JEFFREY MISHLOVE, Ph.D.: Hello and welcome. Today we're going to pose the eternal question: what is time? My guest, Dr. Charles Muses, is certainly an expert in this area -- a mathematician, philosopher, and computer scientist; the author of numerous books and articles, including Destiny and Control in Human Systems and The Lion Path. Charles, welcome. It's a pleasure to have you on the program.
MISHLOVE: You know, in your book you describe time in ways that are rather untraditional. You suggest that time is multidimensional, and also that time is qualitative. Could you give an example of what you mean by the qualitative nature of time?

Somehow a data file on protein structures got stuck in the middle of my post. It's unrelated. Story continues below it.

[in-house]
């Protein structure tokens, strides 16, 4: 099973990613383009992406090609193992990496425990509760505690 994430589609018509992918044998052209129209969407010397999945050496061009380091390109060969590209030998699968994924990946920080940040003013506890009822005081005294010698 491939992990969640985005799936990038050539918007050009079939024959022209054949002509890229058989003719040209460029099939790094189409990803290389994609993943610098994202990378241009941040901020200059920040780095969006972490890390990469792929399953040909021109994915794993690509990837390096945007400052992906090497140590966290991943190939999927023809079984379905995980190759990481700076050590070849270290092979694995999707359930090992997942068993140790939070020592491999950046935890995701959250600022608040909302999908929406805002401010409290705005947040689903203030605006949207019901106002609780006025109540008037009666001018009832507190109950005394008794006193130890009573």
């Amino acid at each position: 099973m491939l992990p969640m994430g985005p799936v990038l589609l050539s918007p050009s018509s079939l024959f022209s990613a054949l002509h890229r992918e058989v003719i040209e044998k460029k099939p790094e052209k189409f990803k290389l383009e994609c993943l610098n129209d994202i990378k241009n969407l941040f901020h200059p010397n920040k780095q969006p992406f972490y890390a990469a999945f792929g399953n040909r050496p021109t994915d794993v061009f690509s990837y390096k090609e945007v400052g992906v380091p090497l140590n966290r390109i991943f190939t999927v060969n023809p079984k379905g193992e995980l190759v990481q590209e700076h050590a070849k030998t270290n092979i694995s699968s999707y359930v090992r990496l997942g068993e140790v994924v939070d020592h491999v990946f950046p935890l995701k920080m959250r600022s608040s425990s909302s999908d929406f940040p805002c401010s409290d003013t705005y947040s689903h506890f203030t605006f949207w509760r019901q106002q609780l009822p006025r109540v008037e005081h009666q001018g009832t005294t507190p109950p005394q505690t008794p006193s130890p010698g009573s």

MUSES: Well, actually, this is quite traditional, but you have to go back quite a way before it becomes traditional, and it's possible to make it traditional again, only with quantum physics. The idea, I suppose, is to imagine a person in a rather routine job -- say in a bank, or some civil service work, where they're doing much the same thing every day, with the same group. But you hear them say, "Oh, today everything was just wrong, everything went wrong today;" or, "Today everything was smooth." So time itself, independent of the people, independently of the situation, has a quality.